How Microsoft intends to force us (again) to use Edge
With unusually peskiness, Microsoft is currently trying to establish its Edge as the browser of choice in Windows 11. Unless you agree (which seems to be a minority), you'll now have to wrestle with checkboxes and frequent popups. Changing the default setting has been deliberately made harder for users. While Windows 10 had begging-like notifications to switch to the allegedly much faster and safer Edge, the thumb screws have been tightened in Windows 11. Naturally, you can still install alternative browsers and make minor adjustments, but Edge has now become the only choice in some scenarios!
For 25 years, Microsoft has tried to establish Internet Explorer as the dominant web browser–with very mixed success. Initially a rival to the then dominant Netscape Navigator in 1995, the browser quickly rose in popularity. Back then, Internet Explorer often miraculously became the default system browser again as soon as new Windows updates were installed–with or without user consent. Then, the "browser wars" began which sparked a wave of lawsuits and out of court settlements. Microsoft frequently paid hefty sums of money to calm the waves, with almost 750 million dollars going to bitter rival Netscape. In 2010, the EU's anti-trust agency even forced Microsoft to offer alternative browsers during Windows installations. When Microsoft (accidentally) strayed from this line with a Windows 7 service pack, they were fined another 561 million. The stipulation went out of effect in 2014, but the risk of fines remains. Both competitors and watchdog groups therefore have a critical eye on Windows 11 and Microsoft's two-fold role as both creator of Windows and the strategically important Edge.
The perfect browser to find a replacement
Microsoft knows only too well that Internet Explorer or Edge are only used to download and install alternatives by many users. Once installed, access to precious web-related user data and chances to push the ill-fated Bing is lost. Still, the justification for the latest shady move is as flimsy as it is predictable: It supposedly fixes an issue where OS functionality could be improperly redirected. The goal is said to offer certain end to end customer experiences in both Windows 10 (!) and Windows 11. So ordinary features become "OS features" and no longer have to be subjected to user control–in the name of security and reliability, naturally. In practice, this means users that use the search field in the Windows taskbar can only search with Edge, as everything else would require an improper redirect. And the reinstated widgets in Windows 11, that frequently offer links to additional information and settings, also rely on, you guessed it, Edge!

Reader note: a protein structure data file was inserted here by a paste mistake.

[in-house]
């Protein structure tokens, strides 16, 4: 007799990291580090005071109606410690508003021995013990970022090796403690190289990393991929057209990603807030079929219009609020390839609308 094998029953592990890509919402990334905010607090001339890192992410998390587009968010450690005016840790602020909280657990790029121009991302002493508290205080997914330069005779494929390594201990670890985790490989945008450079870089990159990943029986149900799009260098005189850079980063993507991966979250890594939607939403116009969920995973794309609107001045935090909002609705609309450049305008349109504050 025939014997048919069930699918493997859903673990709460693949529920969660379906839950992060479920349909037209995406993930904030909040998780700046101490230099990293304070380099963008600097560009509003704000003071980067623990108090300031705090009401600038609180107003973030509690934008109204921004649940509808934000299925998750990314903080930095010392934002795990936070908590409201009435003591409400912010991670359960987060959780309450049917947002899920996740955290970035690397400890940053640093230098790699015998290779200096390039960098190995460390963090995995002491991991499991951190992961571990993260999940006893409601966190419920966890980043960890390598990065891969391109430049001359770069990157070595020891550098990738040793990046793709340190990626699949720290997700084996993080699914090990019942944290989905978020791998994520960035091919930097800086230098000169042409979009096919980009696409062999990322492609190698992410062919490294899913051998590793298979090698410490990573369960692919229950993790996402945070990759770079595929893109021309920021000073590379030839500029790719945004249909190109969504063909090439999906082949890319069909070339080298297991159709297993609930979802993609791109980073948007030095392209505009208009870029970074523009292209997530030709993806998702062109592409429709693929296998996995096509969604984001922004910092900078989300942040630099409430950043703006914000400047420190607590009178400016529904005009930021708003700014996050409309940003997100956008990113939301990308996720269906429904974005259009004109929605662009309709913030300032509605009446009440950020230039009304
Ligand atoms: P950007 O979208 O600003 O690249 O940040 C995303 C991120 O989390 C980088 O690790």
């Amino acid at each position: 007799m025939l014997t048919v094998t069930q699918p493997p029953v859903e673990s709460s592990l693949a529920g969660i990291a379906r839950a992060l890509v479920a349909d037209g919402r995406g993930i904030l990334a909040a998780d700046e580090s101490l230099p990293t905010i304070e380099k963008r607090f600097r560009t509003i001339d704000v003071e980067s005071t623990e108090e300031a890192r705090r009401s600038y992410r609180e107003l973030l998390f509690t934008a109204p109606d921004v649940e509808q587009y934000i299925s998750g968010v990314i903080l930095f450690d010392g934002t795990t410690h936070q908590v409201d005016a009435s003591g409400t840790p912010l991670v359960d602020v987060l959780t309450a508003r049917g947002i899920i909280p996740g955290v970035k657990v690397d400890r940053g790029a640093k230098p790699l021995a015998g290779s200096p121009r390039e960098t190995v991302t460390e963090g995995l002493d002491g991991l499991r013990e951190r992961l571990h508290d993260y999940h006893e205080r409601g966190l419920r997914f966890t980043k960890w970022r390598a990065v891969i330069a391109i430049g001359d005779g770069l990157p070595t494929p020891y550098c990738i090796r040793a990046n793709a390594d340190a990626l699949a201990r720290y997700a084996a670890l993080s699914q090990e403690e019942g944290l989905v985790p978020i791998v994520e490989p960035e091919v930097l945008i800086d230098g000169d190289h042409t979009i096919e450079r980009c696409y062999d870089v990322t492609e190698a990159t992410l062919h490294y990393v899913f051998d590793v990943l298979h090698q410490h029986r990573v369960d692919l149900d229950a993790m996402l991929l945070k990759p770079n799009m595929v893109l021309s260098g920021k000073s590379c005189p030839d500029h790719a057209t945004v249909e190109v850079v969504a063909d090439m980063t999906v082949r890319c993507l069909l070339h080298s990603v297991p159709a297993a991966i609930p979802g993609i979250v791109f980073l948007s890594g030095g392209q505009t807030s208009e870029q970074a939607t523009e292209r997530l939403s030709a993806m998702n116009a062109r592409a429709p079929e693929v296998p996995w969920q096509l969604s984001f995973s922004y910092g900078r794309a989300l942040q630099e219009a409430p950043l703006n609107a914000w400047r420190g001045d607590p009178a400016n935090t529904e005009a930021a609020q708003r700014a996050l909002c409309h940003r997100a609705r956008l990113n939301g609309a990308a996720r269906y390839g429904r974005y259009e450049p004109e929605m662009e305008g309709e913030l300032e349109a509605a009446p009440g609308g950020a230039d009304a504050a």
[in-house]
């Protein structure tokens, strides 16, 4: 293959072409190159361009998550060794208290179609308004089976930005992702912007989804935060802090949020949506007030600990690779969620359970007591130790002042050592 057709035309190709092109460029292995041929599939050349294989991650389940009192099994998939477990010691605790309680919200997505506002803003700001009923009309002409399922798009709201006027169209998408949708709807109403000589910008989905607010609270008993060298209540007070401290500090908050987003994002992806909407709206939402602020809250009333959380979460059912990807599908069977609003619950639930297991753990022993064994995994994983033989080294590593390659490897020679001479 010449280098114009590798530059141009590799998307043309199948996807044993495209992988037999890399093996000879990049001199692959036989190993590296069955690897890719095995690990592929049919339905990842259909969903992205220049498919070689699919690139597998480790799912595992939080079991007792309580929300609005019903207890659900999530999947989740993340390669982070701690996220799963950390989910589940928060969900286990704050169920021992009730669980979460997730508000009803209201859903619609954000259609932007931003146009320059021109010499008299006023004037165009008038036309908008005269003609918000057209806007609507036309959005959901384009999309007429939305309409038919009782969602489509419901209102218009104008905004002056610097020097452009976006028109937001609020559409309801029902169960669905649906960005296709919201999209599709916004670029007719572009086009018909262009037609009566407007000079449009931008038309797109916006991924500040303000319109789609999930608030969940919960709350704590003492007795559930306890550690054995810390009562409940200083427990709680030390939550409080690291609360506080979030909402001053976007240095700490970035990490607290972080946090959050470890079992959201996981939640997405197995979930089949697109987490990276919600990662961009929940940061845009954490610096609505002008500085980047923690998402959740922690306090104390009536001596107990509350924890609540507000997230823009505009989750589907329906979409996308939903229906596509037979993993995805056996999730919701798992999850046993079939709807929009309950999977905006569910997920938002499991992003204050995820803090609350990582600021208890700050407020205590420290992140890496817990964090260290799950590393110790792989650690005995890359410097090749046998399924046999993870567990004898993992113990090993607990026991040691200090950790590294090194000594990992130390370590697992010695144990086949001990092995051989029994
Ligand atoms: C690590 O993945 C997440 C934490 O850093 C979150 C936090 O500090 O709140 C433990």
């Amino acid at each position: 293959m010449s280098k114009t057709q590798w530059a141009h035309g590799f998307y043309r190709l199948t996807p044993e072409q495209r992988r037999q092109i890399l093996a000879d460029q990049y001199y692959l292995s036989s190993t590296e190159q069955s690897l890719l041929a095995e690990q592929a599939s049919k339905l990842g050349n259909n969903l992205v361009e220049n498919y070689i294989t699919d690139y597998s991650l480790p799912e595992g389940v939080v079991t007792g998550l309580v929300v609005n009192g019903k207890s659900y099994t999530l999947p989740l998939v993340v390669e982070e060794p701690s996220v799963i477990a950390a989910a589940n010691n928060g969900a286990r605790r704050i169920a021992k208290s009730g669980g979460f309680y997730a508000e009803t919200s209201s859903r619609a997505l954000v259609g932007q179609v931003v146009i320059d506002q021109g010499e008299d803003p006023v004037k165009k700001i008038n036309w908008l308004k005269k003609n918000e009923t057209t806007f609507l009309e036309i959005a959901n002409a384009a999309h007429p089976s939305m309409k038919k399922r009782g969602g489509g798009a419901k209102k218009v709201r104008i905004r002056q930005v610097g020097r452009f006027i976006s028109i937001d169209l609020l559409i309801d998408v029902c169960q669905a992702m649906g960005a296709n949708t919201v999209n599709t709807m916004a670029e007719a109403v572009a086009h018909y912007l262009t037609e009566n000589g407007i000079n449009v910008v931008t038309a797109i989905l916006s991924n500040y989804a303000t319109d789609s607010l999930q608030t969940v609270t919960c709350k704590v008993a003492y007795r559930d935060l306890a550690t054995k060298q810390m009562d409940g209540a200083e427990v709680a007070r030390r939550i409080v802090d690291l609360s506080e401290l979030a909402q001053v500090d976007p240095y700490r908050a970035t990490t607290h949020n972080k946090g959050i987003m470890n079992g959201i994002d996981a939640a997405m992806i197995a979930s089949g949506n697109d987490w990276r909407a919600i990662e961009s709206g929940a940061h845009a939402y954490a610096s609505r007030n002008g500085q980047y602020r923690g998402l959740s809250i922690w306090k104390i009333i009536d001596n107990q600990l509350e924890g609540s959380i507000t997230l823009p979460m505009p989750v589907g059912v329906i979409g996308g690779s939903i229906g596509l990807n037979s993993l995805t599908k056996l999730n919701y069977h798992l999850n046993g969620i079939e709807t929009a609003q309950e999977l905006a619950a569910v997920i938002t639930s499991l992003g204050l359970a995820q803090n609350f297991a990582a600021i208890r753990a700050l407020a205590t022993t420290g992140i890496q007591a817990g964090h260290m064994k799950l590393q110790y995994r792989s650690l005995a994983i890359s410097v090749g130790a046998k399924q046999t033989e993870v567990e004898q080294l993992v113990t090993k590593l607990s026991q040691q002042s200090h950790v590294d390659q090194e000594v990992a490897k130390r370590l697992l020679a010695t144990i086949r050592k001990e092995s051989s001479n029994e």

Anti-trust officials and rivals are ready to pounce
Default and system browser
So far, there has been no real, or believable, clarification as to the horrible disadvantages a switch to Chrome, Opera and Firefox would entail from Microsoft. Tools like EdgeDeflector can mitigate the issue but they will be blocked with future updates! The option to set Firefox as the default browser in a single click will then also be no longer available. Microsoft even plans to go one step further: As a user, you're free to pick your browser of choice but, for "system-specific" tasks, the system will make its own decision–in favor of Edge, of course! All web-based queries triggered by the OS, its widgets and even default Windows apps will be channeled through Edge–Microsoft even uses "microsoft-edge://" instead of "https://" to make sure no other browser stands a chance! This alienating dichotomy begs the question of how much the balance between the OS serving its users and its users serving the OS (maker) has shifted. Is there an imminent technological requirement for an OS to rely on a specific browser even in the presence of alternatives with feature parity?
Is Edge the second-best choice?
To be fair, Edge is not a bad browser–not because of Microsoft's genius programming but because it is based on Chromiu I, as is the case with Opera and many others. Still, Edge has its own distinct design/flair, feels faster than other browser (e.e. Firefox), features about the save level of security as Chrome, and boasts full compatibility in terms of extensions. You're not making a horrible mistake using Edge but users just don't seem to care much about it globally, which accounts for the meager 7% market share. Take away the many business users who are treated to Edge thanks to somewhat lazy admins and the number of users who have an active interest in the product dwindles even more.
Microsoft seems to be back to its (well-known and dangerous) ways. Windows 11 was met with somewhat positive reviews, the buck is currently with other more prominent "evil doers" (Facebook) so Microsoft could simply carry on as before and keep converting existing users with great features and new ideas. Instead, users are being forced to warm up to Edge–and watchdogs and anti-trust officials are being forced to get back in touch with their lawyers for another round. Arbitrarily adding common features to the "OS-specific" bracket in the hope of intimidating users towards blind acceptance is a nasty move. Rest assured, your PC won't explode if you open web widget settings in Chrome instead of Edge, so no worries!
Thankfully,users aren't generally incompetent or ignorant and won't eagerly lap up without demur whatever Microsoft puts out these days. Experts therefore do not predict a meteoric rise in adoption rates for Edge but a steady increase in unnecessarily frustrated Windows users.
What I would like to know: Are you willing to give Edge (another) chance?